W&L Professor Hurd Wins Brazilian Fellowship for Scientific Research
Lawrence E. Hurd, the Herwick Professor of Biology at Washington and Lee University, has received a prestigious research fellowship from the Brazilian Ministry of Education and the Brazilian national science foundation.
Hurd will be a Special Visiting Research Fellow in a new program, Science without Borders, which is designed to strengthen and expand Brazilian education in the areas of science, technology, innovation and competitiveness by providing international study for undergraduate and graduate students and researchers.
The award carries a stipend and expenses for a month of research in Brazil, for each of three consecutive years.
Hurd will use the fellowship to continue research that he has been conducting with Professor Carlos Freitas of the Federal University of Amazonas in Manaus.
“I started going down to Brazil in about 2007 under the aegis of (W&L economics professor) Jim Kahn’s exchange program,” said Hurd. “Since that time, I’ve gotten involved with basic research with very good scientists at the Federal University of Amazonas in a completely different system than I’ve ever worked on.”
Hurd is an ecologist who has primarily studied arthropods through his career, focusing especially on predators such as the praying mantis and cursorial spiders because they are good models for studying how predators control biological diversity. But ever since he did postdoctoral work in Costa Rica, he has been interested in tropical biology. He hoped to return to a tropical location “because that’s where most animals and plants are.”
Working with Freitas, Hurd will continue examining the causes of fish species diversity in the Amazon River basin, which has the highest diversity of freshwater fish anywhere in the world.
“Since 2007 we began to dabble in it, and Carlos has been teaching me about fish species diversity and fish biology,” said Hurd. “At this point in my career, I wanted to learn something new. If you’re interested in preserving global diversity, you go where the diversity mostly is and where it’s endangered.”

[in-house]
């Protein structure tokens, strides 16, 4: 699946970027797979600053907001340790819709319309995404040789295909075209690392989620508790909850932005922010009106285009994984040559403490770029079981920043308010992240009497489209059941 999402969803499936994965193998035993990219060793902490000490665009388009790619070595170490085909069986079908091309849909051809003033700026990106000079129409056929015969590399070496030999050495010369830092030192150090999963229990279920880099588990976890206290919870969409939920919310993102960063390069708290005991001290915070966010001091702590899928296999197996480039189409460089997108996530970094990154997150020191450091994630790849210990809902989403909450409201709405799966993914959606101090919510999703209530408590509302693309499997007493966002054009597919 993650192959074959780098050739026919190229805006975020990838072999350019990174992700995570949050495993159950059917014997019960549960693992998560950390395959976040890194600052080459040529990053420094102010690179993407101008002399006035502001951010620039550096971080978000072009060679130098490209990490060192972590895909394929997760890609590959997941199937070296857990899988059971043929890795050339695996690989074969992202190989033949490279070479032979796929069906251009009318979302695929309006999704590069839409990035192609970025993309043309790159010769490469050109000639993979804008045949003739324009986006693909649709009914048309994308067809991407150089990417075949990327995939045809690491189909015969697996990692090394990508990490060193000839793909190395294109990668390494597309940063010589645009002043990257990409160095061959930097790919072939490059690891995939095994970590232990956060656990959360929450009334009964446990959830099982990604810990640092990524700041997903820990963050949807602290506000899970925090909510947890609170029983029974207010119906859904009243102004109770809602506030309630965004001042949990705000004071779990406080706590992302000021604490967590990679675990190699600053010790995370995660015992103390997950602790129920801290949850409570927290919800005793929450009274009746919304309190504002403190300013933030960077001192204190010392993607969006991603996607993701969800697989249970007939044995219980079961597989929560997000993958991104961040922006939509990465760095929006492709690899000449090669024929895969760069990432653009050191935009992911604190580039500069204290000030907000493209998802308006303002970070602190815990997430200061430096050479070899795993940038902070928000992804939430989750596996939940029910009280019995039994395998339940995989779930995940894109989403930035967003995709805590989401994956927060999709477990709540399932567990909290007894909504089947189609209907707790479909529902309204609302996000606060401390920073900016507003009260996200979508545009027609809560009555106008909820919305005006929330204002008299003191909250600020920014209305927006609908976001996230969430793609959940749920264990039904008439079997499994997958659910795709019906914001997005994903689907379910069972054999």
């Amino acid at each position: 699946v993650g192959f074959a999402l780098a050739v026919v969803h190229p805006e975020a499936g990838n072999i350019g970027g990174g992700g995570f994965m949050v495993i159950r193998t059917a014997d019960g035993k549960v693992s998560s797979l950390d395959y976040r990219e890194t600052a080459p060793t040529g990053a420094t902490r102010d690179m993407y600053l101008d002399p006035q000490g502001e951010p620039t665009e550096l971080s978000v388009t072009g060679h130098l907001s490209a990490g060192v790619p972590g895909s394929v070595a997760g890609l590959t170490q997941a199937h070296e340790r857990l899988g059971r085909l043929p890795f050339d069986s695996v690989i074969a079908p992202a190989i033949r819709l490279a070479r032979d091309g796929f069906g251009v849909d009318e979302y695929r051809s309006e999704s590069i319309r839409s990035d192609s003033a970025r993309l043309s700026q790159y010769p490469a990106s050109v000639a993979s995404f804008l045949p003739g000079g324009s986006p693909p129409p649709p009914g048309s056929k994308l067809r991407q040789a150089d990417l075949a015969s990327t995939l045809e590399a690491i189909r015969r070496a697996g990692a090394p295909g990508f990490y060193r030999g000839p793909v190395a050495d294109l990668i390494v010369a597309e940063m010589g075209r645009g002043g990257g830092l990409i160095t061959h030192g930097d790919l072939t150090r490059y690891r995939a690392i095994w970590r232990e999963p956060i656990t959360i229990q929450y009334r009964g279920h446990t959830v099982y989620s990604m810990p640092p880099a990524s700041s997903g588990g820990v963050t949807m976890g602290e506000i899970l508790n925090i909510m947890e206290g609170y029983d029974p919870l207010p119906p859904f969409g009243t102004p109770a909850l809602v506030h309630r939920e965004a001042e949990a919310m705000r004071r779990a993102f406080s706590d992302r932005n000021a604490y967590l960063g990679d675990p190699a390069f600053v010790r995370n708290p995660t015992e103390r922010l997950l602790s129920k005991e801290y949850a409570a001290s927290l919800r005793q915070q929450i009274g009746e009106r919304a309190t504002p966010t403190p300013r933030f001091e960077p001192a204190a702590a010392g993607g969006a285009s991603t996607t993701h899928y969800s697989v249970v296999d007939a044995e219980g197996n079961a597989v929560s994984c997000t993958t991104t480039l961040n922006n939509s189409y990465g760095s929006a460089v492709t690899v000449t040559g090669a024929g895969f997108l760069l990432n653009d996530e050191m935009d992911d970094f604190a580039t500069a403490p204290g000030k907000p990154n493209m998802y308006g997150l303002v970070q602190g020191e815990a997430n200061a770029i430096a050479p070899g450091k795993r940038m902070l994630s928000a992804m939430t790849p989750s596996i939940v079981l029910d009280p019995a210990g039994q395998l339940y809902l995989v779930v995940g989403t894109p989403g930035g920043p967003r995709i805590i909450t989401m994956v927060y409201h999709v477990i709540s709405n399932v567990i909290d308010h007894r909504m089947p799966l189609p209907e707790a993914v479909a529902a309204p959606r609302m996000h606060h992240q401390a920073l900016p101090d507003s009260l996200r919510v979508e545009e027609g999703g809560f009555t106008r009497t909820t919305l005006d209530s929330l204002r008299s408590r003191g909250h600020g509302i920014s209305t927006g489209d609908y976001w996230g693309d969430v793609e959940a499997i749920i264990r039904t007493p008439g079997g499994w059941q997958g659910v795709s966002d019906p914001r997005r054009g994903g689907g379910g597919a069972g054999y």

The study has particular importance because of the impact of global warming on the hydrologic cycle of the Amazon basis, which has led to interruptions in the migratory patterns of fish.
“What we think we’re going to find is that there will be local and perhaps regional extinction of species that depend upon this migration,” said Hurd. “This is kind of emergency mode right now. We need to know about the biology of these species and their interactions.”
The fellowship will permit more interrupted research time that Hurd can spend on site in Brazil. “Until now, I’ve spent a week or 10 days at a time, and that’s obviously very fragmentary,” he said. “The quality of interaction that I’ll get with this is much better.”
Washington and Lee has had an ongoing relationship with the Federal University of the Amazonas through an exchange program that was developed by Kahn, the Hendon Professor of Economics at W&L and a collaborating professor at the Federal University.
One of Hurd’s former Washington and Lee students conducted research in Brazil as part of the exchange program, and he hopes to involve other W&L students on a selective basis in his research there. In addition, several Brazilian students have come to W&L, including a graduate student who is working in Hurd’s laboratory this summer.
Hurd joined the Washington and Lee faculty in 1993 as a full professor and served as head of the Biology Department for 15 years. Previously, he was a professor of biology at the University of Delaware for 20 years. He is a fellow of the Royal Entomological Society of London and a fellow of the Linnean Society, the premier professional society for taxonomy and natural history.
He received his bachelor’s degree from Hiram College and his Ph.D. from Syracuse University.
Jeffery G. Hanna
Executive Director of Communications and Public Affairs
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